Cone of foresight: an expanded veil of ignorance for our future
Counterfactual consequentialism in our complex world & living with uncertainty
We strive for the best we can attain within the scope the world allows.
What's common amongst all these?
Bob gets drunk when he's out at his friends and decides to drive home. He's a great driver despite the alcohol so drives pretty well. He's pulled over and charged with a DUI regardless.
Alice lies to get her job as an investment banker. She has a stellar career and gets found out after 7 years when she's a Partner. She's unceremoniously fired.
Jack has been meaning to fix the leak in the bathroom for weeks, despite being asked by Jill. Finally he said he did it. Three weeks later the sink breaks, bathroom floods and they have to redo the floors.
Sam buys stock of Guns & Ammo Inc, purely by looking at its financial performance. It grows over the next two years, but because they've been lax in their background tracking program. Two teens end up buying the guns from them and shooting up a mall.
Chris invests the money in his company’s Treasury into Bitcoin, thinking he will make an extra return for his investors. He’s confident that the value won’t be too volatile. But the overall market crashes and he loses the company half its Treasury balance. a16z is not pleased.
You do something. That action has consequences. Some of the consequences are known and some unknown. At what point does your fallibility for lying give way to make you not liable?
For instance, Bob clearly knew what he was doing is against the law. He still might have better ability to drive compared to the average driver, but it's still against the law we've all decided to set up. So he gets pulled over. And since law isn't individualised he gets charged. Is this foreseeable? Absolutely. Fine.
Alice on the other hand might have done well to consider the repercussions of her actions. Maybe she'd have been found out at the first challenge and not gotten in. And she was willing to take that risk.
But once past the gate it becomes an internal game that she showed herself adept in. It was a clear flaw in the bank's hiring policies that she exploited. Here the harm done is tenuous (maybe she pushed a candidate who would also have been good out of the way, maybe she would’ve been worse counterfactually, maybe she could’ve encouraged many more to pursue this treacherous path). But once she's been there a few years and is rightly considered integral (she made Partner), shed be let go. Still her fault of course, but could she have foreseen this? Unlikely.
There is a Cone of Foresight. I see it as an updated version of Rawls’ veil of ignorance, extended for uncertainty in the future, and helpful when considering making plans.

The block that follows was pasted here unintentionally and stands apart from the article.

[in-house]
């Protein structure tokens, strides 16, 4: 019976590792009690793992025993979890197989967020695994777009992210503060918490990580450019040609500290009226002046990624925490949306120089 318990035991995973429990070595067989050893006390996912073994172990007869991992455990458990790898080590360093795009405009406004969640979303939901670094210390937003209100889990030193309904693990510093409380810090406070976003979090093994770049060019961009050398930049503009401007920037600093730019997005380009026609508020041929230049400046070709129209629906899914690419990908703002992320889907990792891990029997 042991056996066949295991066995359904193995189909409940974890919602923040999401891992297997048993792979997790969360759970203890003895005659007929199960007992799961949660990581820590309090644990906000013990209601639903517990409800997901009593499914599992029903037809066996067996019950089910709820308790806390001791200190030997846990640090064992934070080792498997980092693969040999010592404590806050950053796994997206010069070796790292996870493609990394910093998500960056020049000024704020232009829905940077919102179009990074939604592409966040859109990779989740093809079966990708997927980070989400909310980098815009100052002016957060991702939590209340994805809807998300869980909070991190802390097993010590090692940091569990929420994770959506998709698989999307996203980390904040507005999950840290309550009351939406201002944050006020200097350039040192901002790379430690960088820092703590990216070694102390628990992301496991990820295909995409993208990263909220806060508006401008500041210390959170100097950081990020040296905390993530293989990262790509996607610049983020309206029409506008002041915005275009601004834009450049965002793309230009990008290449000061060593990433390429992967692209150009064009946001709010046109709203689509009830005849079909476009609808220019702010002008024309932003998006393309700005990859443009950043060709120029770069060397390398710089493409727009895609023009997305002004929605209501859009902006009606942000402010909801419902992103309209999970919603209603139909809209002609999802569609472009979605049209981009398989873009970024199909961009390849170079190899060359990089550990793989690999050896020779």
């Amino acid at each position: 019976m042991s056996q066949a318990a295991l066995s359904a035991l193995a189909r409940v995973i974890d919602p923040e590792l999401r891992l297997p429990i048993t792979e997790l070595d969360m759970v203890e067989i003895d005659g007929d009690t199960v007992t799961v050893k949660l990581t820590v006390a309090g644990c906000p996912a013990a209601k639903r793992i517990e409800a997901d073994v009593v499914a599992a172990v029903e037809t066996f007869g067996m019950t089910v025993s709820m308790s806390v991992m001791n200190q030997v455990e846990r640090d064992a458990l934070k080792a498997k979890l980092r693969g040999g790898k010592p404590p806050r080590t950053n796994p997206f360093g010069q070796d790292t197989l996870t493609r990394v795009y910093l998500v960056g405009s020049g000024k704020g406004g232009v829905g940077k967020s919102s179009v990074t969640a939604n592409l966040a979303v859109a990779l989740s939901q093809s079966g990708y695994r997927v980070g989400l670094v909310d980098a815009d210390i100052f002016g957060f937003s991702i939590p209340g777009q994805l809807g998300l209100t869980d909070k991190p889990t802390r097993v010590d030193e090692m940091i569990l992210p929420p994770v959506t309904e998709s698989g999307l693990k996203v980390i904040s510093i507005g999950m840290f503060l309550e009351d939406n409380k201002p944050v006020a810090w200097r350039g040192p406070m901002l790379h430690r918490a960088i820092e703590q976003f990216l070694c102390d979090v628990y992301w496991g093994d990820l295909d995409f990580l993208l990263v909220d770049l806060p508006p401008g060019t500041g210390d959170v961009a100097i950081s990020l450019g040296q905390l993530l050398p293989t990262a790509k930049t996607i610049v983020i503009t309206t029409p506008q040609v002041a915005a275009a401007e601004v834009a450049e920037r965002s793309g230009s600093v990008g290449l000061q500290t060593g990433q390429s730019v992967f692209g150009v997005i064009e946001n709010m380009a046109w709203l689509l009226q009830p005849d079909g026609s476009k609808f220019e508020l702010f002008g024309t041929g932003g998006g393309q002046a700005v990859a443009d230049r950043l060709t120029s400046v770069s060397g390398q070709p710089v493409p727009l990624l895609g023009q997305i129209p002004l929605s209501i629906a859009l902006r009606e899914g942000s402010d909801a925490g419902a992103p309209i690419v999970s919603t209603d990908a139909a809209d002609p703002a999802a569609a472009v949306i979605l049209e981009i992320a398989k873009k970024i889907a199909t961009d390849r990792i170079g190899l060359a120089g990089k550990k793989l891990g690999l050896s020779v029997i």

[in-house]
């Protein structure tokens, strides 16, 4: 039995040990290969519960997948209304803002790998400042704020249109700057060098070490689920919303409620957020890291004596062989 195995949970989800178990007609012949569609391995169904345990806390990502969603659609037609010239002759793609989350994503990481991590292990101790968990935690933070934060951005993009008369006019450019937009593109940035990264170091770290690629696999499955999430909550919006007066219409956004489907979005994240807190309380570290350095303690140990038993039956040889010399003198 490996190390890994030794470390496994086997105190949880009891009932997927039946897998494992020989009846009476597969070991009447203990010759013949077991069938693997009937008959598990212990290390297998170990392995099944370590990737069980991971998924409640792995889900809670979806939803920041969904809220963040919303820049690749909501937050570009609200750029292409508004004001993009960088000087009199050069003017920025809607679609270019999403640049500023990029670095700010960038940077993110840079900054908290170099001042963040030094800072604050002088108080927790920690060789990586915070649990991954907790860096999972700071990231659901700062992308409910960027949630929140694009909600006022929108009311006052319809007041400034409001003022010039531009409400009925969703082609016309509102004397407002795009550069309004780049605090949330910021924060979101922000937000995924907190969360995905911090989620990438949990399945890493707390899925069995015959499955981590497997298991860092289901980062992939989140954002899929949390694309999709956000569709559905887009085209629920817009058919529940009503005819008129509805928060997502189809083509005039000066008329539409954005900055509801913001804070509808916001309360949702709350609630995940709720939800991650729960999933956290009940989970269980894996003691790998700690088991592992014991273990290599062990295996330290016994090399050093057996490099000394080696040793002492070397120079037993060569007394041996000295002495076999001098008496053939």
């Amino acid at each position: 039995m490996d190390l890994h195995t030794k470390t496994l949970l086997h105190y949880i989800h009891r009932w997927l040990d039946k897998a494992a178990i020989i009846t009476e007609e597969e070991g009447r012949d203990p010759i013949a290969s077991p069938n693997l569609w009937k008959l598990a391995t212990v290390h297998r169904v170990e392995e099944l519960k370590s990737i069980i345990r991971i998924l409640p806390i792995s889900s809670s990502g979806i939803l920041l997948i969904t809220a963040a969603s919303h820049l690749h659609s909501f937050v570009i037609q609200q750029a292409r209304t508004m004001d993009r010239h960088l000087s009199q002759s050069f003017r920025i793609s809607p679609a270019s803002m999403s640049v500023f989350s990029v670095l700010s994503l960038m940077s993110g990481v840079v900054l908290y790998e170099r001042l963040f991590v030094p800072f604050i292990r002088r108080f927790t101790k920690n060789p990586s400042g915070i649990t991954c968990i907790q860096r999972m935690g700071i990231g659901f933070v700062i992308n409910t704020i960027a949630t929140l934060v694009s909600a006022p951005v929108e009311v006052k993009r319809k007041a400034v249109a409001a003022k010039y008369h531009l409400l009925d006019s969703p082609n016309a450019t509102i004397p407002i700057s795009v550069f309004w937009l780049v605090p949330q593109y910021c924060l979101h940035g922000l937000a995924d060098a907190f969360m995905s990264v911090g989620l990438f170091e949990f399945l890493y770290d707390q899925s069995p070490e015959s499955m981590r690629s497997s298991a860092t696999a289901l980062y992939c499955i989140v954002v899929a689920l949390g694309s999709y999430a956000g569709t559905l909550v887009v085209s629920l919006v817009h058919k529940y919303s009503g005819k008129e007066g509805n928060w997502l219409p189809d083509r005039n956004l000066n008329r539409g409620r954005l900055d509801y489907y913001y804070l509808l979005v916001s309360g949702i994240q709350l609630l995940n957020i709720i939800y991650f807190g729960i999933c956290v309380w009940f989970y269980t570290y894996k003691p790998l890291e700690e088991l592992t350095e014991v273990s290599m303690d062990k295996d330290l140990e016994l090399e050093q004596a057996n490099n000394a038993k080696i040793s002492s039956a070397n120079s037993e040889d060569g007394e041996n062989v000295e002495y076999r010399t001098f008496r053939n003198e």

Among the essential features of this situation is that no one knows his place in society, his class position or social status, nor does any one know his fortune in the distribution of natural assets and abilities, his intelligence, strength, and the like. I shall even assume that the parties do not know their conceptions of the good or their special psychological propensities. The principles of justice are chosen behind a veil of ignorance.
Not just a minmax principle, making those least well off have dignified lives (since you could be them), but making decisions that leaves humanity better off in the future; both that it exists at all and that it plays out like you’d imagine.
Like if the veil of ignorance asked you to make decisions about the society you’d design if you didn’t know who you’d be in the society, the cone of foresight asks you to act such that the results of your actions can be blamed on you only if you could’ve legitimately foreseen those actions. I used to call this counterfactual consequentialism in my youth (22.k.iii.4 here), though it turned out only I found this exciting.
So even though no harm was done in this instance, you could probably blame Bob for his blackhearted decision to drive drunk. And maybe blame Alice a little less, at least after the first few years of her subterfuge. And Sam and Jack probably even less, because their cones would’ve been much fuzzier when looked further out.
Chris though, Chris is another matter. There are actual companies who did this, and did it successfully. Successful here means using the fact of having done it to get their company more pride, glory and customers. So maybe he should’ve been more prudent? But at the time of making the decision it might not have been too bad?
If this still makes you feel its his fault maybe replace Bitcoin with taking on debt. At the time it was cheap! And when the market went all topsy turvy and the sales fell of a cliff, the debtholders say “hey, nice company you got there, we’ll take it from here”. And Chris is sad.